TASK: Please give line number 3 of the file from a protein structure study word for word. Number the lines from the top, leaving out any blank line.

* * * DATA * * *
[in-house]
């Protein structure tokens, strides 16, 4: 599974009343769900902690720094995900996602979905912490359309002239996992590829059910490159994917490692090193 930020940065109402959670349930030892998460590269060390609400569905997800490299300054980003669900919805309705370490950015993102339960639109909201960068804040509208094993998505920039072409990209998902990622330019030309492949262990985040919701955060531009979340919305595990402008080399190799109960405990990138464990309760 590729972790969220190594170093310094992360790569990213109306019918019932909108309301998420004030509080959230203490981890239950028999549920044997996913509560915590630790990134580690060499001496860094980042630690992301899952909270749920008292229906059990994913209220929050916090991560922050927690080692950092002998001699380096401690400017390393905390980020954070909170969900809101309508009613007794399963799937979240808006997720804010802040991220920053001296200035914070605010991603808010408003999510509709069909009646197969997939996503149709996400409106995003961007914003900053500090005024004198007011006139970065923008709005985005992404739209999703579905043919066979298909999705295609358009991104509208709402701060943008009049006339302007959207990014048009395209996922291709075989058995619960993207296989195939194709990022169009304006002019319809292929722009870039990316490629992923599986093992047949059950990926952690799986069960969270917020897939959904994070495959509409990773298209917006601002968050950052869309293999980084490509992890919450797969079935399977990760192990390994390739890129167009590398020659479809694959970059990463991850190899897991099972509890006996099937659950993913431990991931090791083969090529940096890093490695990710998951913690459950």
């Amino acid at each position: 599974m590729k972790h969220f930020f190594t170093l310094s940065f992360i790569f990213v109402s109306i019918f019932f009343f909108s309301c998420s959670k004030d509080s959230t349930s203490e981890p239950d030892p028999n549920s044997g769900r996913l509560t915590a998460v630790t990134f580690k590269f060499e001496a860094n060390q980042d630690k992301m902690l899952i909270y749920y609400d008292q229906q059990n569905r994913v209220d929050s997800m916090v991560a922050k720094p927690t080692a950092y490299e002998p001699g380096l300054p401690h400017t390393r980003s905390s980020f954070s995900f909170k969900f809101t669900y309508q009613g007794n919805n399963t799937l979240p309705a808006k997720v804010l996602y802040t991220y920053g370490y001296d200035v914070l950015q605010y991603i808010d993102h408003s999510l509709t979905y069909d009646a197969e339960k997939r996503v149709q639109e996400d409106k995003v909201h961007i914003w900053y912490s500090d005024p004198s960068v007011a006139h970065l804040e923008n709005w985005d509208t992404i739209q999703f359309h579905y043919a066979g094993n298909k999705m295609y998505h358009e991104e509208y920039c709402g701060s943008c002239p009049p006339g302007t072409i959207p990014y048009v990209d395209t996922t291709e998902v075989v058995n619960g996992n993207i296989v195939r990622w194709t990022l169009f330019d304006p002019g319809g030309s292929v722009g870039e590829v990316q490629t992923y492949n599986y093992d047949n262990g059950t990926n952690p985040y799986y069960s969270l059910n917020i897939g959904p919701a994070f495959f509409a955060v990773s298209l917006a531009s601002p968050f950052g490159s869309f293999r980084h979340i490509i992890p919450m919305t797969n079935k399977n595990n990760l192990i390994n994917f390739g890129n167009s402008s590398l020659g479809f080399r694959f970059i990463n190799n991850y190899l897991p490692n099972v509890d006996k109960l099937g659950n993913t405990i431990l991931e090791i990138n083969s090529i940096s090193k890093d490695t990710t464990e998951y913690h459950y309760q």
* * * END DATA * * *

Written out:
């Amino acid at each position: 599974m590729k972790h969220f930020f190594t170093l310094s940065f992360i790569f990213v109402s109306i019918f019932f009343f909108s309301c998420s959670k004030d509080s959230t349930s203490e981890p239950d030892p028999n549920s044997g769900r996913l509560t915590a998460v630790t990134f580690k590269f060499e001496a860094n060390q980042d630690k992301m902690l899952i909270y749920y609400d008292q229906q059990n569905r994913v209220d929050s997800m916090v991560a922050k720094p927690t080692a950092y490299e002998p001699g380096l300054p401690h400017t390393r980003s905390s980020f954070s995900f909170k969900f809101t669900y309508q009613g007794n919805n399963t799937l979240p309705a808006k997720v804010l996602y802040t991220y920053g370490y001296d200035v914070l950015q605010y991603i808010d993102h408003s999510l509709t979905y069909d009646a197969e339960k997939r996503v149709q639109e996400d409106k995003v909201h961007i914003w900053y912490s500090d005024p004198s960068v007011a006139h970065l804040e923008n709005w985005d509208t992404i739209q999703f359309h579905y043919a066979g094993n298909k999705m295609y998505h358009e991104e509208y920039c709402g701060s943008c002239p009049p006339g302007t072409i959207p990014y048009v990209d395209t996922t291709e998902v075989v058995n619960g996992n993207i296989v195939r990622w194709t990022l169009f330019d304006p002019g319809g030309s292929v722009g870039e590829v990316q490629t992923y492949n599986y093992d047949n262990g059950t990926n952690p985040y799986y069960s969270l059910n917020i897939g959904p919701a994070f495959f509409a955060v990773s298209l917006a531009s601002p968050f950052g490159s869309f293999r980084h979340i490509i992890p919450m919305t797969n079935k399977n595990n990760l192990i390994n994917f390739g890129n167009s402008s590398l020659g479809f080399r694959f970059i990463n190799n991850y190899l897991p490692n099972v509890d006996k109960l099937g659950n993913t405990i431990l991931e090791i990138n083969s090529i940096s090193k890093d490695t990710t464990e998951y913690h459950y309760q």